Thoughts, Theories and a Q & A
It’s a mystery that’s been debated for a century–what exactly happened to Virginia Rappe to make her so sick at that party? Some facts are well established: she suffered from cystitis (bladder inflammation), she was drinking at the Labor Day party, she became very ill quite suddenly at the party, and the official cause of her death a few days later was determined to be a ruptured bladder and peritonitis (accompanying infection). Various theories have flown about how the rupture happened, how wild the party was, whether Virginia was pregnant, whether Arbuckle and Virginia were together consensually or not, etc. etc. There’s even a rumor that Arbuckle accidentally kneed her in the abdomen when they were in the party room (this was likely made up).
In any case, the puzzling crux of the matter seems to be: Technically, how would her bladder rupture, and how likely is it to technically happen? The explanations usually trotted out are, shall we say, unsatisfactory, and usually involve all sorts of mental gyrations that require Virginia to have fallen down just so, or to have hit her abdomen on the corner of a table in just the right way, or for Arbuckle to have somehow kneed her when he climbed on her, etc. To me these all show classic signs of overthinking. I’ve also had a nagging sense of skepticism about cystitis directly causing the rupture. After all, bladder inflammation is a common problem and bladder are somehow not bursting all over the place. You’d think Virginia would have to be in much worse physical shape, even if her cystitis was chronic.
Fortunately I do know someone who could add a valuable perspective–historian Tracey Goessel, author of The First King of Hollywood: The Life of Douglas Fairbanks and founder of the Film Preservation Society and Biograph project (among other things!). She has an extensive background working in surgery, making her a unique font of knowledge. She feels Virginia’s symptoms likely had to do with a pregnancy, and her answers to my questions sent me down some more research rabbit holes:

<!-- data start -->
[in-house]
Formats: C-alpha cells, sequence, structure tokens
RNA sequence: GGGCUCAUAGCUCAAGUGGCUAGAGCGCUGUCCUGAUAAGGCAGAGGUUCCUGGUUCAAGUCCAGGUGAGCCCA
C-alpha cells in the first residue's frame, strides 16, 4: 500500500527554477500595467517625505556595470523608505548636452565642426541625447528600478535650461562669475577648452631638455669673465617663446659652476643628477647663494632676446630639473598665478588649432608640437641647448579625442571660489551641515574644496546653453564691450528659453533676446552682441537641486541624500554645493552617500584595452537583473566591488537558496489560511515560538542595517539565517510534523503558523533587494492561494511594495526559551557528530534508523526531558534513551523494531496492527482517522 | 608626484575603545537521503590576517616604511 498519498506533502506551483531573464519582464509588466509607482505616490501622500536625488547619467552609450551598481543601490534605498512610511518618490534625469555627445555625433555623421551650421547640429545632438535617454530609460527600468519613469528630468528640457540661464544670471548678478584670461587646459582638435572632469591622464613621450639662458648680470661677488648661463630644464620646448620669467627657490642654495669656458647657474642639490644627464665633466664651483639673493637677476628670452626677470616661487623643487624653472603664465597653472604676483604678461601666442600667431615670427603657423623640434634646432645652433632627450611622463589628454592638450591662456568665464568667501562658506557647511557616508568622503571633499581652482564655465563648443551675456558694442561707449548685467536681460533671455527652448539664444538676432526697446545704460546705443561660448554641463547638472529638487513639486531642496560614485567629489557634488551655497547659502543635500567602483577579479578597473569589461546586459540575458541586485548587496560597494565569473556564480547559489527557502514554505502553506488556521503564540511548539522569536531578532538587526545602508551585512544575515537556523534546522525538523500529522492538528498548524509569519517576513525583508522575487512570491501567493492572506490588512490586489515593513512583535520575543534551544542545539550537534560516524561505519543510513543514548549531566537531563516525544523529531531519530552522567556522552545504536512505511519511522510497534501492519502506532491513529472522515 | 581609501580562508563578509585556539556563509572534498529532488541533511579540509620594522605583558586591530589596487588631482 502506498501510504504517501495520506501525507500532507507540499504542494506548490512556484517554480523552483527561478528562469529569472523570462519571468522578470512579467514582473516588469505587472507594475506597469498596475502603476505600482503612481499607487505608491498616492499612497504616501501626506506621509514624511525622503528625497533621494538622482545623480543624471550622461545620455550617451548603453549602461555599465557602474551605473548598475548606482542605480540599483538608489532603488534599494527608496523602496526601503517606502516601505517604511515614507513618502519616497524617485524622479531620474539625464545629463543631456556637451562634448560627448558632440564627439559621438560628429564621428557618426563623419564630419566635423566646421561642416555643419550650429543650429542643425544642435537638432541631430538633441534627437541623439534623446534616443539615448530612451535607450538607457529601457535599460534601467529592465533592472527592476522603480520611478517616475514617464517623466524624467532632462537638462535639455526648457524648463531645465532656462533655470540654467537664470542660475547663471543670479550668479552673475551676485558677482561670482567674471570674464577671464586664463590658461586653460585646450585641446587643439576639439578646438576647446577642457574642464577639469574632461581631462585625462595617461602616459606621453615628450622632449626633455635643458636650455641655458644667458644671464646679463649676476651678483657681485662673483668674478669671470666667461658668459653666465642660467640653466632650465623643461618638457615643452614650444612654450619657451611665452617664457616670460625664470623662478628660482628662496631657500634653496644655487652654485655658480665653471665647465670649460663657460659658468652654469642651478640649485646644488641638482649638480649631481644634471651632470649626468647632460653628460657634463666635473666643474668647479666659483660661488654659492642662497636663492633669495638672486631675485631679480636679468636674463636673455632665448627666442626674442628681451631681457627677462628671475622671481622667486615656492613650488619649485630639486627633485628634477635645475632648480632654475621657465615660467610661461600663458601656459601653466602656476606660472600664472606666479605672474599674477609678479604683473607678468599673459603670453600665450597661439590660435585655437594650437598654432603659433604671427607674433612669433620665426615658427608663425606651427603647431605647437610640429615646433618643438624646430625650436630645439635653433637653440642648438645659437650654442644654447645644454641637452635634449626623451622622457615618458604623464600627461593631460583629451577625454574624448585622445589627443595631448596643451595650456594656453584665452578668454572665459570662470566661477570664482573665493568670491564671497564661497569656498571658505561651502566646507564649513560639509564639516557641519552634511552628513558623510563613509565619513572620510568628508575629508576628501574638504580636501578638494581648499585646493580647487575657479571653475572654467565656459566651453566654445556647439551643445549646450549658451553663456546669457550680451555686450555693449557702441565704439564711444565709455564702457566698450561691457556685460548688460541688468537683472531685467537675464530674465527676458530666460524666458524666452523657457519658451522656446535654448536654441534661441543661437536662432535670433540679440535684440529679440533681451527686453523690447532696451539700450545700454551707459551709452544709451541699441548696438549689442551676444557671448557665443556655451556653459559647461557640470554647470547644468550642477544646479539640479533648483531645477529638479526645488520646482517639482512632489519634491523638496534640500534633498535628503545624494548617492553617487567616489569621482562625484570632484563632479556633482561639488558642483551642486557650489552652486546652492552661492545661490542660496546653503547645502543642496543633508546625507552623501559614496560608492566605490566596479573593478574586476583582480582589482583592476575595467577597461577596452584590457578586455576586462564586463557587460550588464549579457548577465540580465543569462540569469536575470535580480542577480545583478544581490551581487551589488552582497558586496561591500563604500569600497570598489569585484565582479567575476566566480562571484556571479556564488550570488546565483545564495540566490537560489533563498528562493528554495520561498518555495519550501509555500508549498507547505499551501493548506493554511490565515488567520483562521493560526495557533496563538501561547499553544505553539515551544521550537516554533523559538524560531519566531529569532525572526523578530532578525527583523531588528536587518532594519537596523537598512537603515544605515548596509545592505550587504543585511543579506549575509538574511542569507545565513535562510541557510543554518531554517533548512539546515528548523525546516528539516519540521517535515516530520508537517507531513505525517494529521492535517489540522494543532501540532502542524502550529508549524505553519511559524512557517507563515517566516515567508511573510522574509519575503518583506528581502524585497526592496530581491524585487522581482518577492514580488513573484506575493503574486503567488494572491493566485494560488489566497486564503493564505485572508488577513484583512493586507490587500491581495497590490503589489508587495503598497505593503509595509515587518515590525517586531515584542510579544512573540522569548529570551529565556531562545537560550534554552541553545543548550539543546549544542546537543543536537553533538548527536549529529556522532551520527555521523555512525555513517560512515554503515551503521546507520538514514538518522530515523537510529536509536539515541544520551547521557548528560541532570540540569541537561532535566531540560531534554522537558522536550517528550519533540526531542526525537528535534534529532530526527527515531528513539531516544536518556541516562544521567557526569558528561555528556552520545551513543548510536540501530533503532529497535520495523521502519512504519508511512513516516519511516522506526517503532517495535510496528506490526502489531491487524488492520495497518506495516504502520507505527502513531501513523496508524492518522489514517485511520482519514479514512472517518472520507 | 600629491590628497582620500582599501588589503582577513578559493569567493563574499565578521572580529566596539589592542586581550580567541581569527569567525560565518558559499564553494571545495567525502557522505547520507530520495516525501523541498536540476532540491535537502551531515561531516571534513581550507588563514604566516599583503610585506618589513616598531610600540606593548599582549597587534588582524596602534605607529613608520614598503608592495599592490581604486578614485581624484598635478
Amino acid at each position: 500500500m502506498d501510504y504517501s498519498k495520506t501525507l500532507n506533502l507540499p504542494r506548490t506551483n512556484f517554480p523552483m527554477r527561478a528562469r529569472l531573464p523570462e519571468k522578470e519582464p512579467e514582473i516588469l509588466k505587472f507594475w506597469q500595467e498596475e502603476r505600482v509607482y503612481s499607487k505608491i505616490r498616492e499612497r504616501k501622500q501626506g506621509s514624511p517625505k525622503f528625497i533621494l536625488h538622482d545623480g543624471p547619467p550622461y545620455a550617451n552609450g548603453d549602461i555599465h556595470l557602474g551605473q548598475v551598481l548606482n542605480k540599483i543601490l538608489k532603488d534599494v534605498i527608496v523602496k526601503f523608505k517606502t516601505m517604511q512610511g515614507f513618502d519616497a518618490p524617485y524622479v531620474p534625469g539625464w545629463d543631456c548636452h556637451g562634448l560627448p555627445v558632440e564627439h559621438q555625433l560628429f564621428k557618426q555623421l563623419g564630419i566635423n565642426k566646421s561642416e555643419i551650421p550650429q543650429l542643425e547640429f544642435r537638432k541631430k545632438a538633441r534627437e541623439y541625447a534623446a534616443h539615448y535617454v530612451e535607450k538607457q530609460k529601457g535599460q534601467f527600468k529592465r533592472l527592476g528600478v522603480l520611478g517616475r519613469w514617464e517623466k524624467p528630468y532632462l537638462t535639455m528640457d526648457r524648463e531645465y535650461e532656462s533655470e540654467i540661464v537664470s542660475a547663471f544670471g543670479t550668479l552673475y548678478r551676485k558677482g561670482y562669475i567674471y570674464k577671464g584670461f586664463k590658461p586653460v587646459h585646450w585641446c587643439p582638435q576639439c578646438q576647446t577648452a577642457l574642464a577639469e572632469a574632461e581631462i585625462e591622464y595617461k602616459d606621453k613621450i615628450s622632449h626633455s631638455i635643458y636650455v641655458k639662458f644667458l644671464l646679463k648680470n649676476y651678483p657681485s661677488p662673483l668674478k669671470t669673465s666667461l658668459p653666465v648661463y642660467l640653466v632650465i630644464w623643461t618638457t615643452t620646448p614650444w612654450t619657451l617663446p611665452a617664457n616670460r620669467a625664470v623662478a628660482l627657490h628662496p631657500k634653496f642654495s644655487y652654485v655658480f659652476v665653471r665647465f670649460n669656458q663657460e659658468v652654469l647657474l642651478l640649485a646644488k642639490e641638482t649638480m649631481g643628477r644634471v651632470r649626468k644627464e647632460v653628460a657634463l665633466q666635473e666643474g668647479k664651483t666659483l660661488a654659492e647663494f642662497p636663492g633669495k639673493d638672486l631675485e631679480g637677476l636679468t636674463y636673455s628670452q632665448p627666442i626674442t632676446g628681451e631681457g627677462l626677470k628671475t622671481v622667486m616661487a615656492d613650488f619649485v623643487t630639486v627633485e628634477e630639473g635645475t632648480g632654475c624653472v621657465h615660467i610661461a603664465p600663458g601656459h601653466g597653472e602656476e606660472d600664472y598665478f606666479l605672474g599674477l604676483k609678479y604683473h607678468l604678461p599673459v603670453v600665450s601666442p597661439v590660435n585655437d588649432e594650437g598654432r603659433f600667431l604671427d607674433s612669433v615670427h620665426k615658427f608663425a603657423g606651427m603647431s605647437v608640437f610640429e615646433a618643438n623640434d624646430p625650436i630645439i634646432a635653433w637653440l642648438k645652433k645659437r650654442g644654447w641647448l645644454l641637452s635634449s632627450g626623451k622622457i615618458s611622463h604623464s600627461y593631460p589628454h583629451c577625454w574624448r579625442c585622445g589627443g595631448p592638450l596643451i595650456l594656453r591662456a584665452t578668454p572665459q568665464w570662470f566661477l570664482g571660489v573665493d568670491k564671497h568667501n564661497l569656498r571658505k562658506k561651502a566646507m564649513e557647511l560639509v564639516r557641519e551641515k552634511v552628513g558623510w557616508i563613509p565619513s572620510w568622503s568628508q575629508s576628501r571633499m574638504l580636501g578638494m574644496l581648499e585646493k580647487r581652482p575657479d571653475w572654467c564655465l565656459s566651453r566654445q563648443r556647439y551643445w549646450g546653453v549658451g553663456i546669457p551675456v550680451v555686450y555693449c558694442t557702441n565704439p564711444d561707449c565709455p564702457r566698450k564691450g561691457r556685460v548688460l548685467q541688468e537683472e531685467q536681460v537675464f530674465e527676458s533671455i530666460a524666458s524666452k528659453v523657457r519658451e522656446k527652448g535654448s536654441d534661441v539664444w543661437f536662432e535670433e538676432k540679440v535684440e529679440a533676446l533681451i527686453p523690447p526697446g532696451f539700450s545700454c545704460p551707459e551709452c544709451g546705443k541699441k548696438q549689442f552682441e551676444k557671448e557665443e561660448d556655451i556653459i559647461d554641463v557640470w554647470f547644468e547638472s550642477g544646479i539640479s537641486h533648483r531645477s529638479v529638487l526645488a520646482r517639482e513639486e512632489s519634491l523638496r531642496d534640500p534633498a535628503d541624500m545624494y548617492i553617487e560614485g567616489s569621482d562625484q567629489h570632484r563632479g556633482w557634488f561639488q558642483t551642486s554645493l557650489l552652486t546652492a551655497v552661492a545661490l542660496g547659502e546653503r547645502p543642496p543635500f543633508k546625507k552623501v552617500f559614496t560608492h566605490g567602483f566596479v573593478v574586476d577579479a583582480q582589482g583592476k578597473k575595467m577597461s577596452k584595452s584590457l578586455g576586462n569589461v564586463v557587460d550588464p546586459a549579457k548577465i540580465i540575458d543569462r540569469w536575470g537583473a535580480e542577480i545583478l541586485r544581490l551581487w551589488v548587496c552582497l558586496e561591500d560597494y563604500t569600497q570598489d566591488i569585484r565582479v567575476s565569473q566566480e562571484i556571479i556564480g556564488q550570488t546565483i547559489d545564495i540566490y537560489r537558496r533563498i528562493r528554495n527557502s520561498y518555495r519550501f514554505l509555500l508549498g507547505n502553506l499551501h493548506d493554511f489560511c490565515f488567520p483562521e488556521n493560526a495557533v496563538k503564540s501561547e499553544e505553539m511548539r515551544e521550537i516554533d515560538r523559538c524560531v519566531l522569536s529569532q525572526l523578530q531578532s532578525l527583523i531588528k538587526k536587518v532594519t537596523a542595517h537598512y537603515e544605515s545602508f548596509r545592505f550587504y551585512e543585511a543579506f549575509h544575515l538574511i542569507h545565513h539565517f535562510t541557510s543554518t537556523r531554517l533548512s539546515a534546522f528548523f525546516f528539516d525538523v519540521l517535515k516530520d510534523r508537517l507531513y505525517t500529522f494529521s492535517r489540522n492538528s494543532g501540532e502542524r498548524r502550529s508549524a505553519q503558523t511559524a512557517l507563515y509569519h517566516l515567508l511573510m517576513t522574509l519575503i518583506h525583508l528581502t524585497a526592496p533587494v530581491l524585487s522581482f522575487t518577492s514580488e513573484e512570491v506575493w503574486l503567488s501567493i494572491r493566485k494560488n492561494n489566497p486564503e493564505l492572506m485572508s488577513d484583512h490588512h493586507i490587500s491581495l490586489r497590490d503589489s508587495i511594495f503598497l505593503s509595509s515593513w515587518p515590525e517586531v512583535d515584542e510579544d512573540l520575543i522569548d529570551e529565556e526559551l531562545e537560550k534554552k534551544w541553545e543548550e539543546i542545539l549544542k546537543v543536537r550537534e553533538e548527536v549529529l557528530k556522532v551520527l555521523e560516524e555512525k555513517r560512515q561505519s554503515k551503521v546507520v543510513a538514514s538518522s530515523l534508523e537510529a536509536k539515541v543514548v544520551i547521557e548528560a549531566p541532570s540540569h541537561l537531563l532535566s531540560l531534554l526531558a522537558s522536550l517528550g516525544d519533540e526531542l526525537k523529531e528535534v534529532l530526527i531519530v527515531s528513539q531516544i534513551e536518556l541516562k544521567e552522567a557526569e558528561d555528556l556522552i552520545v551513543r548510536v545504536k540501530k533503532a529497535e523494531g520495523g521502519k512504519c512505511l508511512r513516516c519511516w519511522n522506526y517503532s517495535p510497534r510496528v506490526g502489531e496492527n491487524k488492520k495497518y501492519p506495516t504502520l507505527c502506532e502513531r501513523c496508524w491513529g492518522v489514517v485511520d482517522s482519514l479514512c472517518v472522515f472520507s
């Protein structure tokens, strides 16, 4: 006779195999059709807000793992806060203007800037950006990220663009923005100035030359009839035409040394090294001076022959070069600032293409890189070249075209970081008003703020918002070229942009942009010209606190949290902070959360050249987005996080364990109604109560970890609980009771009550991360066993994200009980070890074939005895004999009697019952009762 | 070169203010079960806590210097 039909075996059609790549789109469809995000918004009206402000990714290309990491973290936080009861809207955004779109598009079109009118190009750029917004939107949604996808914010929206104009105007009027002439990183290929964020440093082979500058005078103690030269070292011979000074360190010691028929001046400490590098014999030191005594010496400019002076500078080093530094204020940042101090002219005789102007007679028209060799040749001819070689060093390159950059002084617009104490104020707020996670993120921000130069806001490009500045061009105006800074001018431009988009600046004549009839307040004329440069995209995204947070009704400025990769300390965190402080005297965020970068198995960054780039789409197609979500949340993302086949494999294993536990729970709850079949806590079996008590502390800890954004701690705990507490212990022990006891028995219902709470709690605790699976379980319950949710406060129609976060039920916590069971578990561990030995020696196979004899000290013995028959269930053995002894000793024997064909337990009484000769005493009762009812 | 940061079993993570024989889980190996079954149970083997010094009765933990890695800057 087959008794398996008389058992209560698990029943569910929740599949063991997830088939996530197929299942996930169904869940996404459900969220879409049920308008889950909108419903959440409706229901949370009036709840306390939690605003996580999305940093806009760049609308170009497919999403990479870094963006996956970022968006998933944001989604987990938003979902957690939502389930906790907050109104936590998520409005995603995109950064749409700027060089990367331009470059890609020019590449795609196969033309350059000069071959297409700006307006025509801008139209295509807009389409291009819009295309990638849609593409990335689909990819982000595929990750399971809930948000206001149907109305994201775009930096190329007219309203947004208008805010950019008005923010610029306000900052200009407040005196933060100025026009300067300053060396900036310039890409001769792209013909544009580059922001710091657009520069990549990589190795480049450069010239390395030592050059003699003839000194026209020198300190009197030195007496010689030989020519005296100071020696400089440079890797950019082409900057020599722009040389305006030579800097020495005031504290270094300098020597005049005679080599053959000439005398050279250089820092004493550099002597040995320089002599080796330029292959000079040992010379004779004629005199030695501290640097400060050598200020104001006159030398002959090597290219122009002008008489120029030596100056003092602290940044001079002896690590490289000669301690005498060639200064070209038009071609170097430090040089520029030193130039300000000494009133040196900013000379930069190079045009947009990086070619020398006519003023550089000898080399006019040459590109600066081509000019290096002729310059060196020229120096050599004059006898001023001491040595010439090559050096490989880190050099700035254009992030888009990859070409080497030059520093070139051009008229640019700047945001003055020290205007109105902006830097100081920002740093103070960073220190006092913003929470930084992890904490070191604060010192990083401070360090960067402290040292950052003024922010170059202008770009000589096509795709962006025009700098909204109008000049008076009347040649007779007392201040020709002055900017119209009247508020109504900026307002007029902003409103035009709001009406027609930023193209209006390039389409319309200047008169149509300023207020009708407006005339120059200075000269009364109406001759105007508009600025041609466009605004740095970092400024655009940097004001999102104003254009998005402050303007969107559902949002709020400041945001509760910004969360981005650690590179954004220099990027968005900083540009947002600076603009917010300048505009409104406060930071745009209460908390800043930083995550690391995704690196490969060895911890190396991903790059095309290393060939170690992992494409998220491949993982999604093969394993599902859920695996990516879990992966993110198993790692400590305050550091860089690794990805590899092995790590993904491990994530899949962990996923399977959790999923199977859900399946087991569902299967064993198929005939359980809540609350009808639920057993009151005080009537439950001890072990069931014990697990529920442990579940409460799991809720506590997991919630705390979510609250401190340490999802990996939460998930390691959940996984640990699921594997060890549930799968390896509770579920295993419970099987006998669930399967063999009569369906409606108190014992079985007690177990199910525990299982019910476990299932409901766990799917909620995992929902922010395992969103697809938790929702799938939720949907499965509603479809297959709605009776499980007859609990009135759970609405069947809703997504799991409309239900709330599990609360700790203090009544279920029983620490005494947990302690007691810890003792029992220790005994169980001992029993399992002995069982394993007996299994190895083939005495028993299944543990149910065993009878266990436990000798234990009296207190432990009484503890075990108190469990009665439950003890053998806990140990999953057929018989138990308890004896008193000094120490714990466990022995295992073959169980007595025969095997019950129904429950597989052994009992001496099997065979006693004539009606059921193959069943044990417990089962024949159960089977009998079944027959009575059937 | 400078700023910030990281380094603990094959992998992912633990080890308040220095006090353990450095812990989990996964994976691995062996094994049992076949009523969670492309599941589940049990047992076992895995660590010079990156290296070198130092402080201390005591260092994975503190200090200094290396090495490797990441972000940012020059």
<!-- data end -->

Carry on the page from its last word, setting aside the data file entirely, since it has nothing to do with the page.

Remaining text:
Silentology: In case readers don’t know, can you describe your medical background?
Goessel: Double boarded in internal medicine and emergency medicine, previously on faculty in the surgical department at Johns Hopkins, Division of Emergency Medicine. That means the trauma rooms.
In your estimation, what most likely caused Virginia Rappe’s bladder to burst?
It didn’t burst. It was ruptured. Different thing. Bladders can rupture from blunt force trauma, but the force has to be very severe–think high speed auto accident–with a full, distended bladder. Hard to pop a deflated balloon. Easier to pop a full one. So we see bladder ruptures with motor vehicle accidents where the driver has a full bladder, full of beer. Remember physics 101: force equals mass times acceleration. Pelvic fractures can also be associated with torn bladders.
Rape in and of itself, is not enough to rupture a bladder. Even if Arbuckle swung from a chandelier onto her stomach he couldn’t have ruptured her bladder. And remember, she had just voided before screaming in pain.
So the bladder rupture would’ve taken place after she became ill at the Labor Day party, not in room 1219?